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Ethan Ott is Vice President of Analytics and Strategic Partnerships at Southern Veterinary Partners. Ethan’s Everyday Hero story shows the transformative power of passion in building a team, growing a company, and creating opportunities across an entire region.

 

Southern Veterinary Partners offers general practice veterinary services to the Southeast. The company is comprised of 300+ animal hospitals that collectively service over 2,000,000 patients annually and conduct tens of thousands of pet treatments every month.

Transcript

Introduction

Ethan Ott: I am really driven by passion and I just couldn't see a world where I'd spent 40, 50 years just clocking in and clocking out, and really, I knew that there were a lot of people in the area like that. And you know, there are other companies in the area that are doing great things, but I just felt like there was a powder keg of talent with a desire to have passion for what they do that was really untapped.

Anderson Williams: Welcome to Everyday Heroes, a podcast from Shore Capital Partners that highlights the people who are building our companies from the inside, every day, often out of the spotlight. With this series, we want to pull those heroes out of the shadows. We want to hear their stories. We want to share their stories.

We want to understand what drives them, why they do what they do, how they might inspire and support others to become everyday heroes too. In this episode, we're talking with Ethan Ott of Southern Veterinary Partners.

Ethan Ott: I'm Ethan Ott, I'm the Vice President of Analytics and Strategic Partnerships. We're based in Birmingham, Alabama.

I live there with, my wife, our five month old son, it's our first, and our dog, who's really our first born. I've been with SVP for five and a half years now in various roles there.

Ethan’s Background

Anderson Williams: Ethan's background was in finance. He'd worked for a couple of billion dollar companies. Work had allowed him to travel around the world, so what made him want to join a startup?

A startup in Birmingham, Alabama, in an industry he had no experience in and knew nothing about?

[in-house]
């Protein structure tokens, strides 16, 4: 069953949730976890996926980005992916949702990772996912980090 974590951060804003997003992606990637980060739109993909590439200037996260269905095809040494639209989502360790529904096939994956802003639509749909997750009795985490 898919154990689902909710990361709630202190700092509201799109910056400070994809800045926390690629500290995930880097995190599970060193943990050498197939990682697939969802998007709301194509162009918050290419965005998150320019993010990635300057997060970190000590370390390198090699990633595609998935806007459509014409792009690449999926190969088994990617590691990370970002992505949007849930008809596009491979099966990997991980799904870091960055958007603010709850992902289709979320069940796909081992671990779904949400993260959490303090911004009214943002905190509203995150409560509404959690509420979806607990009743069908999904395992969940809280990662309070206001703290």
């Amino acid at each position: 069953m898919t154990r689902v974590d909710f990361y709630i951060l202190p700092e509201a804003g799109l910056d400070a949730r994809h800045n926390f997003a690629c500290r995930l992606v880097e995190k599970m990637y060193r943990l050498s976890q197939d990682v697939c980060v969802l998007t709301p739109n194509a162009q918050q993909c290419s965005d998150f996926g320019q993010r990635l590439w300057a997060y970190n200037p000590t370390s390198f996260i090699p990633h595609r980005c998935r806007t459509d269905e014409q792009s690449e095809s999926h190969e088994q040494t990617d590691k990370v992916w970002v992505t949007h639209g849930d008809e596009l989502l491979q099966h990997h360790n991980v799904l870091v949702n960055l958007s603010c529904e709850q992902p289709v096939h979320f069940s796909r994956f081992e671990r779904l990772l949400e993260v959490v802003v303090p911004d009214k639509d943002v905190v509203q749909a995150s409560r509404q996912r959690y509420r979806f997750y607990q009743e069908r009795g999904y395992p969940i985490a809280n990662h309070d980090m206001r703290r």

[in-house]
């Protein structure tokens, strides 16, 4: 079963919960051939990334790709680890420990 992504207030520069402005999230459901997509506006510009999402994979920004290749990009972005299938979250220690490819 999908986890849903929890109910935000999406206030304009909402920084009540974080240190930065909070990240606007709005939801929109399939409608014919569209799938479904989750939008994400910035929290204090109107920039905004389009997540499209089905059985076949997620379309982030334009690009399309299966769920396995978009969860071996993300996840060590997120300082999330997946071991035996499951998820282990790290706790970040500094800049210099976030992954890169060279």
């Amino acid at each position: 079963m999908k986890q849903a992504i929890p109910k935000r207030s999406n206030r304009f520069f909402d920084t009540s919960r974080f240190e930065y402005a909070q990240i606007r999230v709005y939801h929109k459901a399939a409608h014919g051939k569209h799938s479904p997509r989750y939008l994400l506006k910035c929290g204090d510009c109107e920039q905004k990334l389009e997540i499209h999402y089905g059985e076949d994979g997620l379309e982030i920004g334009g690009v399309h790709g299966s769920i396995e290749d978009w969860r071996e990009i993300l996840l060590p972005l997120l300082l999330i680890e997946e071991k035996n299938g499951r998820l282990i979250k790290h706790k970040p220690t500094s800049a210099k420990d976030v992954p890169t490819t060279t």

Ethan Ott: I just had a real urge to help build something in the southeast, ideally Birmingham, but really anywhere in the Southeast. I just felt like there was so much talent in the South that really didn't have, in my opinion, as many great places to go and work and help build, and so I reached out to a recruiting friend of mine and said, hey, I'm not actively looking for a change of pace, but if you hear of anything that's interesting, let me know.

 

I want to help build something. If you hear of anything unique, just send it my way. A couple months went by and she reached out and told me, hey, I'm working with this vet group, it's, I think 15 clinics at the time, mostly in Alabama and Florida. I really think that you should talk to these guys. I kind of thought she had missed the mark a little bit that had not been on the radar. But I did, some research in the industry, research into the group and the investors behind the group, and then I went and met the people that led the company.

And I told my wife, at the time freshly married, I said, hey, I don't know if this thing will be around in 12 months, I sure hope it will be, but I think that doesn't matter. I just want to be around these people for the next 12 months because there's just something really special with this group, and I think this is exactly what I'm looking for.

Anderson Williams: I asked Bryan Wetta, the Chief Financial Officer of SVP for his thoughts, and it was clear Bryan shared Ethan's passion and purpose, for building in the South and creating opportunities for others.

So he talked about how when he was coming to SVP and making that decision that it was the thought of coming to the South and coming to Birmingham specifically and building something in this geography, in this space that mattered to him.

Why do you think that was something that was driving him?

Bryan Wetta: That's a great question. Birmingham is an awesome city. Birmingham is a really great place to live, quality of life is incredible. One of the things that's not great all the time is being able to find a great job. And so to be able to build something awesome in his backyard, right? An Auburn guy who grew up in north Alabama met a girl in Auburn and building a family here in Birmingham, like to be able to not only find a great job, but to be able to build a great business that your job continues to get better and better.